A vision for water's future
Sonaar Luthra has a plan to simplify the testing of the world’s water supplies for contaminents, using a cheap, portable device. Current processes for testing water are expensive, time-consuming and require specialists and laboratories.
The young New York-based inventor brought his pocket-sized testing device, dubbed the Water Canary, to Concordia on May 13 for a special event co-sponsored by the Individualized Programs (INDI) at the School of Graduate Studies and the Centre for Engineering in Society in the Faculty of Engineering and Computer Science. The Montreal-based United States Consulate also supported the event.
Luthra’s Water Canary is designed to perform on-the-spot testing for a selection of the most prevalent contaminants. The inexpensive yet groundbreaking technology contained within the device is key to Luthra’s ambitious strategy to revisit how the world collects vital data on the state of its water.
He envisions a world where portable devices like the Water Canary are deployed along waterways and feed data back to monitoring stations, providing real-time information on water quality across geographic areas. Just as we now have weather maps, which warn us of approaching storms, we would have water maps to warn us of impending threats to water supplies.
“Maps like this don’t exist right now, because in order to do this you need fast, affordable testing and networking capability,” Luthra told the audience of mostly engineering students and faculty gathered in the new District 3 meeting area on the seventh floor of the Engineering, Computer Science and Visual Arts Integrated Complex (EV). He pointed to a slide of the Water Canary. “Only a system like this can provide that.”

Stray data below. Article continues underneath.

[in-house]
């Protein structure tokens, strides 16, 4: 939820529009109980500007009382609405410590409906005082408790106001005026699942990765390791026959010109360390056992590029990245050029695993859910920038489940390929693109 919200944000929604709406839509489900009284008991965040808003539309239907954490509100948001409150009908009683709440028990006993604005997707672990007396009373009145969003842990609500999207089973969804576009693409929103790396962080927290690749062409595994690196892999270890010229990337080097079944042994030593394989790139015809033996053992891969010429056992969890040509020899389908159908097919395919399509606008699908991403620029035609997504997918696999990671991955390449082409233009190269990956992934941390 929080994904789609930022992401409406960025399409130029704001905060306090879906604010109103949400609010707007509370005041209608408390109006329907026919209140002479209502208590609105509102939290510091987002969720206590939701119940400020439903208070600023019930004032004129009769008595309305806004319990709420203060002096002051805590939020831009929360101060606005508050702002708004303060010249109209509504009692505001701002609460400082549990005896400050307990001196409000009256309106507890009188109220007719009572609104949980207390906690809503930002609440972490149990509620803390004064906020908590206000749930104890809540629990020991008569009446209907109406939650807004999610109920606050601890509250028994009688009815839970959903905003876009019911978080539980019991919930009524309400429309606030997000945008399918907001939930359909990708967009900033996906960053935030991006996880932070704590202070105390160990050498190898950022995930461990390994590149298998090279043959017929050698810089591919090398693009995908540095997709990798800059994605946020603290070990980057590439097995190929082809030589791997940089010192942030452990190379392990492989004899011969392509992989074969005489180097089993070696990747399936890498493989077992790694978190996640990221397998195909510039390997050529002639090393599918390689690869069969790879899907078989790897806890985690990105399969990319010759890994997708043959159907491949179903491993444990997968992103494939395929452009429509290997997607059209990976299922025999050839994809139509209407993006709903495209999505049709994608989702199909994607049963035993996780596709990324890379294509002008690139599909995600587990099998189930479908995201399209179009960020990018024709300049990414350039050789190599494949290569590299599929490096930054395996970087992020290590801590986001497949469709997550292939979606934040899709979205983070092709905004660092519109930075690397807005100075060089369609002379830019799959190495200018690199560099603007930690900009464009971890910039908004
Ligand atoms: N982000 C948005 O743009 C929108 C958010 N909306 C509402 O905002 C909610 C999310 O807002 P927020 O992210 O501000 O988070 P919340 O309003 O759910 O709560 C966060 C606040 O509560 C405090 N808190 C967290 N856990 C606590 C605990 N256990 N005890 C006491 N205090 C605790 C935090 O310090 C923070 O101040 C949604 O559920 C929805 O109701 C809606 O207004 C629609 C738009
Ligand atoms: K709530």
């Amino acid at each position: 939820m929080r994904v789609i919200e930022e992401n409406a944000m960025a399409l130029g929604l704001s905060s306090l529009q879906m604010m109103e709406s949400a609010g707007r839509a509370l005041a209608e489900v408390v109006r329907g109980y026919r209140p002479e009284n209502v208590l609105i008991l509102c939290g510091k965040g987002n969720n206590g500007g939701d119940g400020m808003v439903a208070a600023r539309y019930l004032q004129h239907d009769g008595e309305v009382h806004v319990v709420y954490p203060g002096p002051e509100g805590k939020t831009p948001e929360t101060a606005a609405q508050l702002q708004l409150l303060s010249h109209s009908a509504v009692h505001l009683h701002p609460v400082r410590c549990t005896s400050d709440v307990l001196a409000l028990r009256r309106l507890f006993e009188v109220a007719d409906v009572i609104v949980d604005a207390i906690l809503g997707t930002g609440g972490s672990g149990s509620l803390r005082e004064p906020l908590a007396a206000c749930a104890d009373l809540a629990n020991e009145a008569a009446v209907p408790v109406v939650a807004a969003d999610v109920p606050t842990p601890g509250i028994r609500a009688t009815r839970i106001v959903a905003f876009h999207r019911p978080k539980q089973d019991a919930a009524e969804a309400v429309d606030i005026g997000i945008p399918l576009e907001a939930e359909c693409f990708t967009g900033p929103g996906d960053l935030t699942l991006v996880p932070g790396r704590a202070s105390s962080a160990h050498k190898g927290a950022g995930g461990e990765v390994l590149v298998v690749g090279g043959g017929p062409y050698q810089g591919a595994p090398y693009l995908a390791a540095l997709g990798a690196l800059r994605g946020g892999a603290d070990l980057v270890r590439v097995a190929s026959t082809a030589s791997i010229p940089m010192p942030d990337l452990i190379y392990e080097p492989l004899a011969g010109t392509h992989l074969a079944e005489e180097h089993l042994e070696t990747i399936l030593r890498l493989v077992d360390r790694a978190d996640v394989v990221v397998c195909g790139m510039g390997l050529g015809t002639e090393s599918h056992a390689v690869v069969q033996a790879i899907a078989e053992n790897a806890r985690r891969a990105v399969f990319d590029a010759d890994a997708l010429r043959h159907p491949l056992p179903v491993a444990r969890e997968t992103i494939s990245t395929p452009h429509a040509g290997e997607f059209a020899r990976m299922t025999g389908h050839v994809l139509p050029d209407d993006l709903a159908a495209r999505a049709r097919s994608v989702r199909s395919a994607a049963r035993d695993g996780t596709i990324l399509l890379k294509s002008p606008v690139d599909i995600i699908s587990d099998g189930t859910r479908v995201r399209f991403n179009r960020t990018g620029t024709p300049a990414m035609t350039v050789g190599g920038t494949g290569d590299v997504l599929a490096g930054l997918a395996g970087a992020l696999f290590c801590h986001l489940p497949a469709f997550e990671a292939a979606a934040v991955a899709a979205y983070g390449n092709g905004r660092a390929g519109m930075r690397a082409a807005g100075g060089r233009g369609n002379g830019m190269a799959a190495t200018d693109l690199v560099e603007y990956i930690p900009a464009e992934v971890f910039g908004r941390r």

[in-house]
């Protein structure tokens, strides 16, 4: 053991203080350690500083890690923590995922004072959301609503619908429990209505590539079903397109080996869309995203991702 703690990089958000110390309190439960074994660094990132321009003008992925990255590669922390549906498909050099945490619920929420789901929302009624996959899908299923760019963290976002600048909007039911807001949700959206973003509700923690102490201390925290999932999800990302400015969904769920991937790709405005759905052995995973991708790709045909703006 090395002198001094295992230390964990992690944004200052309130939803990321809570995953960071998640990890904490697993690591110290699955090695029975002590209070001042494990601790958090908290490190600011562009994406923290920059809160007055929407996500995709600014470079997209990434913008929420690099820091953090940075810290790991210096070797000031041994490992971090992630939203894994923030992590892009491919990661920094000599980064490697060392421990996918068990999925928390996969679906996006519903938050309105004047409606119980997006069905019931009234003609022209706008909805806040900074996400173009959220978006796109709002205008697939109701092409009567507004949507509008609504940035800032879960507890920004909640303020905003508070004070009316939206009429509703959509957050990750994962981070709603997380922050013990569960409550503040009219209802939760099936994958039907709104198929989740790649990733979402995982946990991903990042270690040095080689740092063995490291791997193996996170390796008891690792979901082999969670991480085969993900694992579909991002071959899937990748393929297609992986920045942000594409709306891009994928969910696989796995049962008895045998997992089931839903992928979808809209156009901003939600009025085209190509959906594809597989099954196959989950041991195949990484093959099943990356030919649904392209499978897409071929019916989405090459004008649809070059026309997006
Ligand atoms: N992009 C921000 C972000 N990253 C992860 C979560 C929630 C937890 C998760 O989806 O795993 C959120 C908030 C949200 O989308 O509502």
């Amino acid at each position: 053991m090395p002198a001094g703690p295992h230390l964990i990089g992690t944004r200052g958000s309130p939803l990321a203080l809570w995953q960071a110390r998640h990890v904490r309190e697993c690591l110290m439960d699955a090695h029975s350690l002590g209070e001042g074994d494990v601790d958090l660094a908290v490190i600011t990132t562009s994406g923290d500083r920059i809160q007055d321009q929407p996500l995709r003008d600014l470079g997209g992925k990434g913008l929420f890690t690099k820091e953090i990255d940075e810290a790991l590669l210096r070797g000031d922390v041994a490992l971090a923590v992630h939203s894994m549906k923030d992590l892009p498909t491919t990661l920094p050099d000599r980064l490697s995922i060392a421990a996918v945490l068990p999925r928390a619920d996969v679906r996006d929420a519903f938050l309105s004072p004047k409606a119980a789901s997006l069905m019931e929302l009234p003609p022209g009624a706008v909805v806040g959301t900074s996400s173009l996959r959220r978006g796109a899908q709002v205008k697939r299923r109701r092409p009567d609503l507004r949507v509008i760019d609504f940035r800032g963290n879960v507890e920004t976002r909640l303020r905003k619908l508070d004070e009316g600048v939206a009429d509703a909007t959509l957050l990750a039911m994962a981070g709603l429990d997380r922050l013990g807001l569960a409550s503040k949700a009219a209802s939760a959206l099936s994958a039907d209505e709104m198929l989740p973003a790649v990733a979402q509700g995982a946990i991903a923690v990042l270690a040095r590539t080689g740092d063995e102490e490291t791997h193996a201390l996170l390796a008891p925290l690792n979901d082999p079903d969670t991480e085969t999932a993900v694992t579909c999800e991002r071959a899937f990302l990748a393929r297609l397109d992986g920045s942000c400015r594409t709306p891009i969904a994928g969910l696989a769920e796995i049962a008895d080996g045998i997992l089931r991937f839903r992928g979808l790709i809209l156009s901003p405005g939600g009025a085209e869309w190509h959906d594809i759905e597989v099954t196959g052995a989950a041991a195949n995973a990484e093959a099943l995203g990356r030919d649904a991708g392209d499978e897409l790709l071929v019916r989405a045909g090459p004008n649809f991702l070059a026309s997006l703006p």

A device like the Water Canary could help prevent the outbreak of diseases such as cholera, caused by the contamination of local water supplies. It could also help in less dire situations, such as detecting high nitrate levels caused by farm runoff, which may threaten aquatic life in lakes and rivers.
Luthra’s company plans to focus its initial field-testing on agricultural contaminants in the U.S. before allowing its technology to be deployed for testing potable water supplies. He hastens to point out that the impact of agriculture on water supplies is no small issue. “Nitrate pollution (from fertilizer runoff) in the U.S. and the rest of the world is a $400-billion global economic problem every year.”
Once the bugs are worked out, his company plans to open the source of its hardware, allowing others to build it themselves and continually improve upon it. “If the point is to make better decisions, what we as a company want to do is to remove every barrier that would prevent someone from being able to test water,” he says.
Peyman Ansari, a master’s student in the Department of Building, Civil and Environmental Engineering, says he was impressed by Luthra’s idea of creating a cheap alternative for water testing, but that his presentation did not contain enough information about how the product works. “The technical part was really short and simplified,” he says. “But it’s a good approach to use nano-technology to provide a user-friendly product that’s not just for scientists.”
Undergraduate engineering student Keoponnareay Kim says she, too, was left with many questions about the technology used in the Water Canary. “I'm very interested in finding out how it is possible for it to be so cheap and so small, and so simple … and to be able to identify the contaminents.”
The recipient of an undergraduate research grant from the Natural Sciences and Engineering Research Council of Canada (NSERC), Kim is spending this summer researching the filtration of phosphorous contamination in waterways with Professor Catherine Mulligan. Kim says she plans to keep a close eye on Luthra’s Water Canary project.
“I’d like to see if in the future it might be able to test for more contaminants,” she says, adding that she found Luthra’s presentation very inspiring. “I’m very passionate about environmental problems. I want to be a part of the solution … I always believed in the power of technology, as it’s what has helped human civilization combat diseases and other problems.”
Watch Luthra's TED talk: